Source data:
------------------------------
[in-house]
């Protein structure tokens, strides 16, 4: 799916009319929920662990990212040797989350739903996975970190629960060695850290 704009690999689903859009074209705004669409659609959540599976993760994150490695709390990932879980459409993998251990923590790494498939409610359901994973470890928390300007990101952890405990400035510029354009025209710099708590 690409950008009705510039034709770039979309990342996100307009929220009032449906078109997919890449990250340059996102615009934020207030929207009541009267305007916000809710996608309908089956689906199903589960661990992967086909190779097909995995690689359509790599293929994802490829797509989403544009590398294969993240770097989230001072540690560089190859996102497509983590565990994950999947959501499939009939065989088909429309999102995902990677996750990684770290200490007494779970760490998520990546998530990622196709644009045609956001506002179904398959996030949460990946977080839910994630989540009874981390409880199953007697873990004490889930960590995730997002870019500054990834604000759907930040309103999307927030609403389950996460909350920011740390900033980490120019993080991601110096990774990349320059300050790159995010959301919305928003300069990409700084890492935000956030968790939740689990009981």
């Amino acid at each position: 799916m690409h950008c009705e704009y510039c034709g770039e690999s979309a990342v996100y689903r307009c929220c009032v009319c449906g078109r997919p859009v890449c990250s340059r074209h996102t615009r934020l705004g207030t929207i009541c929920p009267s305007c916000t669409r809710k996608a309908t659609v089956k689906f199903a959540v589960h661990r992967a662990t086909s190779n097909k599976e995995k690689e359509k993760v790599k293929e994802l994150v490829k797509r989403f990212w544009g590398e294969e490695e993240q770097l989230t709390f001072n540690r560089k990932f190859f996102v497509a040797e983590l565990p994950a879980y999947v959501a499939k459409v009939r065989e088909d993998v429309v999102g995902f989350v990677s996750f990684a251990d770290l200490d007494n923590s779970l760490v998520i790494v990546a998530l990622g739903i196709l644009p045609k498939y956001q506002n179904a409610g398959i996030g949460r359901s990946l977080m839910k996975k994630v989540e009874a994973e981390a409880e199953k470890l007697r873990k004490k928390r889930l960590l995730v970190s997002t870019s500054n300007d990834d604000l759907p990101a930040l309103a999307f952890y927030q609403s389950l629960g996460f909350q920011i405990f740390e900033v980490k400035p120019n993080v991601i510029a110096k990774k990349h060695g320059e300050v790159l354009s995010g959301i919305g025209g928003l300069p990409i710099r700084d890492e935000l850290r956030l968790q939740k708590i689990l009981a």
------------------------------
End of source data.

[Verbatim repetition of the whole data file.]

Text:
[in-house]
């Protein structure tokens, strides 16, 4: 799916009319929920662990990212040797989350739903996975970190629960060695850290 704009690999689903859009074209705004669409659609959540599976993760994150490695709390990932879980459409993998251990923590790494498939409610359901994973470890928390300007990101952890405990400035510029354009025209710099708590 690409950008009705510039034709770039979309990342996100307009929220009032449906078109997919890449990250340059996102615009934020207030929207009541009267305007916000809710996608309908089956689906199903589960661990992967086909190779097909995995690689359509790599293929994802490829797509989403544009590398294969993240770097989230001072540690560089190859996102497509983590565990994950999947959501499939009939065989088909429309999102995902990677996750990684770290200490007494779970760490998520990546998530990622196709644009045609956001506002179904398959996030949460990946977080839910994630989540009874981390409880199953007697873990004490889930960590995730997002870019500054990834604000759907930040309103999307927030609403389950996460909350920011740390900033980490120019993080991601110096990774990349320059300050790159995010959301919305928003300069990409700084890492935000956030968790939740689990009981």
């Amino acid at each position: 799916m690409h950008c009705e704009y510039c034709g770039e690999s979309a990342v996100y689903r307009c929220c009032v009319c449906g078109r997919p859009v890449c990250s340059r074209h996102t615009r934020l705004g207030t929207i009541c929920p009267s305007c916000t669409r809710k996608a309908t659609v089956k689906f199903a959540v589960h661990r992967a662990t086909s190779n097909k599976e995995k690689e359509k993760v790599k293929e994802l994150v490829k797509r989403f990212w544009g590398e294969e490695e993240q770097l989230t709390f001072n540690r560089k990932f190859f996102v497509a040797e983590l565990p994950a879980y999947v959501a499939k459409v009939r065989e088909d993998v429309v999102g995902f989350v990677s996750f990684a251990d770290l200490d007494n923590s779970l760490v998520i790494v990546a998530l990622g739903i196709l644009p045609k498939y956001q506002n179904a409610g398959i996030g949460r359901s990946l977080m839910k996975k994630v989540e009874a994973e981390a409880e199953k470890l007697r873990k004490k928390r889930l960590l995730v970190s997002t870019s500054n300007d990834d604000l759907p990101a930040l309103a999307f952890y927030q609403s389950l629960g996460f909350q920011i405990f740390e900033v980490k400035p120019n993080v991601i510029a110096k990774k990349h060695g320059e300050v790159l354009s995010g959301i919305g025209g928003l300069p990409i710099r700084d890492e935000l850290r956030l968790q939740k708590i689990l009981a």